Editor’s Note: This is a guest post by Joe Rogers, Associate Director of Network Engineering for the University of South Florida (USF). Hear Joe speak about his experiences with next-generation wireless in high density environments on next Tuesday’s webinar: “Migrating Enterprise Networks to 802.11ac” at 10am PST (Dec 17) (Register here)
Joe Rogers is the Associate Director of Network Engineering for the University of South Florida. He is a graduate of USF’s Computer Science and Engineering program and has worked as a network engineer at USF for the past 20 years. He is currently responsible for all aspects of USF’s network which provides connectivity to over 100k devices across three campuses. He’s held a CCIE routing and switching certification since 1999. When not working, he’s an avid mountain biker (if you can call it “mountain” biking when you live in Florida).
Universities face some of the most complex design challenges in wireless networking. Our user population is highly mobile, bandwidth-hungry, and often simultaneously using at least two wireless devices in rooms with hundreds of their classmates. The wireless network isn’t simply a convenience to them. It’s critical to their educational success as many of the students are taking tests or working on assignments across the network.
At the University of South Florida, we support over 20,000 concurrent wireless users on our network of over 4,000 access points. We have more than 90,000 unique devices registered this semester. Our biggest challenge is designing the wireless network for the device densities in our large classrooms and popular study areas. In these locations, we often have a thousand devices in a few hundred square feet of space.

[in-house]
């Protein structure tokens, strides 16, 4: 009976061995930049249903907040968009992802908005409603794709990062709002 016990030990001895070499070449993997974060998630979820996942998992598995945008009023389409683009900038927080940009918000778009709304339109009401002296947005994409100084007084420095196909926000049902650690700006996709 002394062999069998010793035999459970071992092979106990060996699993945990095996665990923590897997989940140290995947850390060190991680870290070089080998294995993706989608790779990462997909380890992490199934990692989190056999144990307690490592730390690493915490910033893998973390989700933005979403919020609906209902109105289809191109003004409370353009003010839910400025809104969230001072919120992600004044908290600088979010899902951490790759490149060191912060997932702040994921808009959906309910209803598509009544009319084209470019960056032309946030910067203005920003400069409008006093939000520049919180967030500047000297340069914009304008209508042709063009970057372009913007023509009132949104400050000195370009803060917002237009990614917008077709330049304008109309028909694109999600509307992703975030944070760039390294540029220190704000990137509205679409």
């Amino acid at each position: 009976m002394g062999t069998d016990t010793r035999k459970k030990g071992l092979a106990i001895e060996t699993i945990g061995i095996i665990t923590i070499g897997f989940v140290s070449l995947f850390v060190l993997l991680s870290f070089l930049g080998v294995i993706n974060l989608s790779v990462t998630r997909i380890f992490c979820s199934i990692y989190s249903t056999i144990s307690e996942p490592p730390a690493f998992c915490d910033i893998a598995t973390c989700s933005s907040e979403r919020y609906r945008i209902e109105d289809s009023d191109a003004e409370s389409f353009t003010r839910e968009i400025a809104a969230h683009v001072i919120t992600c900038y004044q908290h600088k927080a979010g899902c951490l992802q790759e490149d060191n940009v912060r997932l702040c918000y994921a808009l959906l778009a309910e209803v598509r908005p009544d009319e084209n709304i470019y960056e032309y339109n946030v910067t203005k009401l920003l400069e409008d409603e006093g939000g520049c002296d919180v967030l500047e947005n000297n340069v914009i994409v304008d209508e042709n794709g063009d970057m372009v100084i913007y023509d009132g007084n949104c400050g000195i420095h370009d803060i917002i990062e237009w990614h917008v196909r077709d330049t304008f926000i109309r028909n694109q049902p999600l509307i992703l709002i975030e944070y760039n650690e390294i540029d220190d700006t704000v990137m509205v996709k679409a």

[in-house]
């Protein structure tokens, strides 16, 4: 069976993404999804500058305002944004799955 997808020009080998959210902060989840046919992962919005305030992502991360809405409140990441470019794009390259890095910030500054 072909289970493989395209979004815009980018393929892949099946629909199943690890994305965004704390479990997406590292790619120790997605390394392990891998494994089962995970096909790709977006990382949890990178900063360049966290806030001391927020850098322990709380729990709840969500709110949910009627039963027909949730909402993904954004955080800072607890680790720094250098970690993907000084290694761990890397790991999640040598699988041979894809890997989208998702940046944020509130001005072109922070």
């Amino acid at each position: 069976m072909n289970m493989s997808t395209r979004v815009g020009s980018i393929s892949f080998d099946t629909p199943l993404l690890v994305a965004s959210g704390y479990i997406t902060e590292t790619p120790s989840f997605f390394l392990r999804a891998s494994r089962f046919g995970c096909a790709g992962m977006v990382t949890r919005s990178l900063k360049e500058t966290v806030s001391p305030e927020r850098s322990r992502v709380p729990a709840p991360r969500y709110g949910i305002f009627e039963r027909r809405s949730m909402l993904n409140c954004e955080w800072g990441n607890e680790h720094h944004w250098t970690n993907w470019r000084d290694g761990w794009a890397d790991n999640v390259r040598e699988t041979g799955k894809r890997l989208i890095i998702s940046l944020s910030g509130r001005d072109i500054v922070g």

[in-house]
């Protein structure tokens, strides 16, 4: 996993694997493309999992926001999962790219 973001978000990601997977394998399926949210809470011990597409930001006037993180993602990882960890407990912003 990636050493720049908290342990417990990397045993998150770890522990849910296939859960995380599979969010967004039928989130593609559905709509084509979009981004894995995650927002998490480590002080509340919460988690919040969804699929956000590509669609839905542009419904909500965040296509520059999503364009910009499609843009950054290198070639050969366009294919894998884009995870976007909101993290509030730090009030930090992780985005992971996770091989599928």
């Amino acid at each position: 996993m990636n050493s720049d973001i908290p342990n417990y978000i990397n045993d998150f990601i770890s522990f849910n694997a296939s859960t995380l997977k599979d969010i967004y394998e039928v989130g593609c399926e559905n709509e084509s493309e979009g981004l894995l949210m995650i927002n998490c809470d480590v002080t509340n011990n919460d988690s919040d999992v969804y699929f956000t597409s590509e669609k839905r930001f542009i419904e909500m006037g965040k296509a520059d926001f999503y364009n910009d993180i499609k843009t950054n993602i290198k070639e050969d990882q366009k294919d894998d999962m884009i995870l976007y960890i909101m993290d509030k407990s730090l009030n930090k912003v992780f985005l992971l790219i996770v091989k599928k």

We heavily rely on band select to place as many devices as possible on 5Ghz where more channels are available. Unfortunately many devices such as older tablets and smart phones simply don’t have an 802.11a/n radio. So we must carefully RF engineer the environment with smaller cells to provide the necessary coverage density.
It’s critical for our designs to move user traffic over the air as quickly as possible so that more devices and more traffic can be accommodated. For that reason, we stay on the leading edge of 802.11 technologies. We began deploying 802.11n as soon as it was available and moved to three spatial stream 802.11n as soon as it shipped. We’re now actively deploying 802.11ac. By deploying these latest-generation technologies, we continue to utilize our available spectrum as efficiently as possible.
In our initial 802.11ac deployments, we’ve seen as many as 10% of the clients on a given access point connecting at 802.11ac rates. While still a small percentage, it shows that 802.11ac device support is growing. With our increasingly connected student population’s desire to have the latest technologies, we expect the 802.11ac device count to grow rapidly.
During next Tuesday’s webinar, we’ll cover the details of University of South Florida’s wireless network, look at some of our more challenging deployments, and discuss the drivers that constantly push us to the latest wireless technologies.
We hope you’ll join Joe and Enterprise Networking Group product manager Mark Denny next Tuesday for a great discussion on migrating networks to 802.11ac. (REGISTER NOW) Here’s a snippet on how Cisco sees 802.11ac playing out in the Higher Education space: